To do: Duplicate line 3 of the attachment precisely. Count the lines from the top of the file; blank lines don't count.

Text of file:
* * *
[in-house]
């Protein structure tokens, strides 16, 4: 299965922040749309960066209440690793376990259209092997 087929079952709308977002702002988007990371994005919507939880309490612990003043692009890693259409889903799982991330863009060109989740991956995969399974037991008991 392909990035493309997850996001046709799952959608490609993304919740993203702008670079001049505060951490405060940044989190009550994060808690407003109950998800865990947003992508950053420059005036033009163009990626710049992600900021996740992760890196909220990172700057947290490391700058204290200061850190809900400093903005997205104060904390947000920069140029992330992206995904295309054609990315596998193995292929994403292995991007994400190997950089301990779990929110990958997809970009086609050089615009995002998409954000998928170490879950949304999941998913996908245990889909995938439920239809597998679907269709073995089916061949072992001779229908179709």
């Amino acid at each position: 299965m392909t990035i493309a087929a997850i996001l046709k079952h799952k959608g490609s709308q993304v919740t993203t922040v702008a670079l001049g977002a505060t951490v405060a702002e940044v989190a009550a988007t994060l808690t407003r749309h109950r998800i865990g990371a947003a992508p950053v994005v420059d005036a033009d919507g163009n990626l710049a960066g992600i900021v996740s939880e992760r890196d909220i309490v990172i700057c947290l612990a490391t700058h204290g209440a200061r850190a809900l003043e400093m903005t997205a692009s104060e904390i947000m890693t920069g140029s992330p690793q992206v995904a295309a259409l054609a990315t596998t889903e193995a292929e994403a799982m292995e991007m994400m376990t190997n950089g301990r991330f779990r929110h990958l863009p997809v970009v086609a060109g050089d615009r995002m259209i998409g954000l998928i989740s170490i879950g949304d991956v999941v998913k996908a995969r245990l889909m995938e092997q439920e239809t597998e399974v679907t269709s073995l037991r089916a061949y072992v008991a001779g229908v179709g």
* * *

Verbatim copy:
């Amino acid at each position: 299965m392909t990035i493309a087929a997850i996001l046709k079952h799952k959608g490609s709308q993304v919740t993203t922040v702008a670079l001049g977002a505060t951490v405060a702002e940044v989190a009550a988007t994060l808690t407003r749309h109950r998800i865990g990371a947003a992508p950053v994005v420059d005036a033009d919507g163009n990626l710049a960066g992600i900021v996740s939880e992760r890196d909220i309490v990172i700057c947290l612990a490391t700058h204290g209440a200061r850190a809900l003043e400093m903005t997205a692009s104060e904390i947000m890693t920069g140029s992330p690793q992206v995904a295309a259409l054609a990315t596998t889903e193995a292929e994403a799982m292995e991007m994400m376990t190997n950089g301990r991330f779990r929110h990958l863009p997809v970009v086609a060109g050089d615009r995002m259209i998409g954000l998928i989740s170490i879950g949304d991956v999941v998913k996908a995969r245990l889909m995938e092997q439920e239809t597998e399974v679907t269709s073995l037991r089916a061949y072992v008991a001779g229908v179709g």